People from across the Tri-State have come together to show support for Ukraine in many different ways.
On Saturday, the Jewish Federation of Cincinnati joined what it called an emergency campaign to send aid to Jewish communities in the middle of the conflict in Ukraine.
The $20 million campaign is a global effort that will go toward helping the more than 200,000 Jewish people living in Ukraine.
"It's everything from helping to ensure welfare services for folks who are displaced, providing emergency opportunities for people to leave and have security," said Jackie Congedo, director of the organization's community relations council. "Locating temporary housing for folks who are leaving and in transit, stockpiling food and water."
On Friday, in Loveland, dozens came out to show their support with a "No War" Rally.
The group at Home of the Brave Park began as a few friends, who were born in Ukraine but moved to Cincinnati, to help give each other emotional support.
"Nobody's organizing anything so okay, lets do something. So we decided to organize this protest, stand with Ukraine and we are very happy to see people here," said Allah Deroum, who was born in Ukraine but has lived in Cincinnati for three years.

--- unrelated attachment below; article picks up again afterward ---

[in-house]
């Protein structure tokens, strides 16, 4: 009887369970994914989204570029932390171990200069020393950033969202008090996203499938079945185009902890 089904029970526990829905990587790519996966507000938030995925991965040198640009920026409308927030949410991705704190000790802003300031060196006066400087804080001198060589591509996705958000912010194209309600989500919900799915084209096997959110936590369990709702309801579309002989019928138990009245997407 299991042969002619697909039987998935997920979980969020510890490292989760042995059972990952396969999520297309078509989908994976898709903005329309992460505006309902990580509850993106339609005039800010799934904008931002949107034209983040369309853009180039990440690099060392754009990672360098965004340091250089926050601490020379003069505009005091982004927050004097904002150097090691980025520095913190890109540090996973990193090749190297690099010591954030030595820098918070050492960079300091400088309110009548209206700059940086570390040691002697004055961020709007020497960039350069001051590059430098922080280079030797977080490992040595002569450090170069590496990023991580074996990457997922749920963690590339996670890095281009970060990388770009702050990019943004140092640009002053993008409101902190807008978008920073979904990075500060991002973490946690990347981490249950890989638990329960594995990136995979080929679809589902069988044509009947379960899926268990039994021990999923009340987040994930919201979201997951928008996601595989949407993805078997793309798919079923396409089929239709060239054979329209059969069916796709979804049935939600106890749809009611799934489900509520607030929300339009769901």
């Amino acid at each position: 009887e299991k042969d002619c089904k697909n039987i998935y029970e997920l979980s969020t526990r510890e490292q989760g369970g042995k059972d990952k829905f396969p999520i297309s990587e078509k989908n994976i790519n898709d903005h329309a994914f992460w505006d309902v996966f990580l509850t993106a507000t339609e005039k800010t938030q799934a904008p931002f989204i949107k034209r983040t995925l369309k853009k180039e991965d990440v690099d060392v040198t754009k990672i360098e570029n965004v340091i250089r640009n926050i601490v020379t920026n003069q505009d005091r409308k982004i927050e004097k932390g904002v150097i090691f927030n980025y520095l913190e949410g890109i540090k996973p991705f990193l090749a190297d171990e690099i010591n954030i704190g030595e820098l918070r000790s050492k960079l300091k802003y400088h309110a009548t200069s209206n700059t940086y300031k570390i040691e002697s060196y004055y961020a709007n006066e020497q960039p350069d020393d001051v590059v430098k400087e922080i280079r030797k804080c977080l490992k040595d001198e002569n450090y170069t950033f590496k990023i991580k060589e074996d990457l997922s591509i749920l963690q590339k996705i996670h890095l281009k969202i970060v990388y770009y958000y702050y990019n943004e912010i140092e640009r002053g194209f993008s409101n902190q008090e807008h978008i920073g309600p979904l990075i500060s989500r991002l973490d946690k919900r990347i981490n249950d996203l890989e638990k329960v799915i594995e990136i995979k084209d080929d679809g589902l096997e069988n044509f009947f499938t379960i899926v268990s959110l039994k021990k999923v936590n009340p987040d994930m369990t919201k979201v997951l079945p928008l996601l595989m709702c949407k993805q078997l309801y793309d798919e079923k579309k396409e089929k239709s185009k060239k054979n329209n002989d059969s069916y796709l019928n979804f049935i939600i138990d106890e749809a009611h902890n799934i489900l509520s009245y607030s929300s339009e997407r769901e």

One of the organizers said the rally was originally scheduled to happen during the weekend, but the group moved it up because there were fears there might not be a Ukraine left to stand in support of after intense fighting between Russia and Ukraine.
One of Cincinnati's nine sister cities around the world, Kharkiv, has been under attack since Russia invaded Ukraine this week.
It is the closest Ukrainian city to the Russian border, and on both Thursday and Friday, loud explosions could be heard on the outskirts of town with reports of some of the fiercest fighting across the country. Kharkiv is home to several industrial factories, including facilities that build tanks and aircraft, and there is an airbase just outside of the city. It is also home to a university.